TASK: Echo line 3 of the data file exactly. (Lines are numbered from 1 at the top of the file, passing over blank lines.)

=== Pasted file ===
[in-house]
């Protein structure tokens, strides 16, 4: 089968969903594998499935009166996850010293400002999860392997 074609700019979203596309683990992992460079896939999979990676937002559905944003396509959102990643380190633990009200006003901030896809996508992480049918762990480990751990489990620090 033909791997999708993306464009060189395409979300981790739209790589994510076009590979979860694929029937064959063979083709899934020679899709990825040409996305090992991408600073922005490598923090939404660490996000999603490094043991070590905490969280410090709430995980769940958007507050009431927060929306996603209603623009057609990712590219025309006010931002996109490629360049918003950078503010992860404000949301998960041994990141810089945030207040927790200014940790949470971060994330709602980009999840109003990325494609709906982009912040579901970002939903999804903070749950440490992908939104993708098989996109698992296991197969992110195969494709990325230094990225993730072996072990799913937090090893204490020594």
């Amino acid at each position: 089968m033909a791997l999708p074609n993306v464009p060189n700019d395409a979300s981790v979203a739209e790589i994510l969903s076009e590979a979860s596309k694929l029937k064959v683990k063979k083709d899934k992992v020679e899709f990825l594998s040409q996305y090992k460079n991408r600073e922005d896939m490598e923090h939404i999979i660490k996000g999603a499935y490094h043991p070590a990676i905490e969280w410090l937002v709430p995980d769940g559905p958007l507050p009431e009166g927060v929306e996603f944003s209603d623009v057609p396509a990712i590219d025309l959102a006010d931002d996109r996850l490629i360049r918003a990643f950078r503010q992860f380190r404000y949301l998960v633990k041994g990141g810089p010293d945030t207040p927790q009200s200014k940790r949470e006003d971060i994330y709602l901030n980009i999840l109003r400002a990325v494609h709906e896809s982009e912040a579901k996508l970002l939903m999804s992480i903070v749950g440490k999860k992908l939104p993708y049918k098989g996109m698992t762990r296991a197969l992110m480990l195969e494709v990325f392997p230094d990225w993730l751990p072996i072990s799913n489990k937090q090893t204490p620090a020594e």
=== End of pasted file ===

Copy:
């Amino acid at each position: 089968m033909a791997l999708p074609n993306v464009p060189n700019d395409a979300s981790v979203a739209e790589i994510l969903s076009e590979a979860s596309k694929l029937k064959v683990k063979k083709d899934k992992v020679e899709f990825l594998s040409q996305y090992k460079n991408r600073e922005d896939m490598e923090h939404i999979i660490k996000g999603a499935y490094h043991p070590a990676i905490e969280w410090l937002v709430p995980d769940g559905p958007l507050p009431e009166g927060v929306e996603f944003s209603d623009v057609p396509a990712i590219d025309l959102a006010d931002d996109r996850l490629i360049r918003a990643f950078r503010q992860f380190r404000y949301l998960v633990k041994g990141g810089p010293d945030t207040p927790q009200s200014k940790r949470e006003d971060i994330y709602l901030n980009i999840l109003r400002a990325v494609h709906e896809s982009e912040a579901k996508l970002l939903m999804s992480i903070v749950g440490k999860k992908l939104p993708y049918k098989g996109m698992t762990r296991a197969l992110m480990l195969e494709v990325f392997p230094d990225w993730l751990p072996i072990s799913n489990k937090q090893t204490p620090a020594e």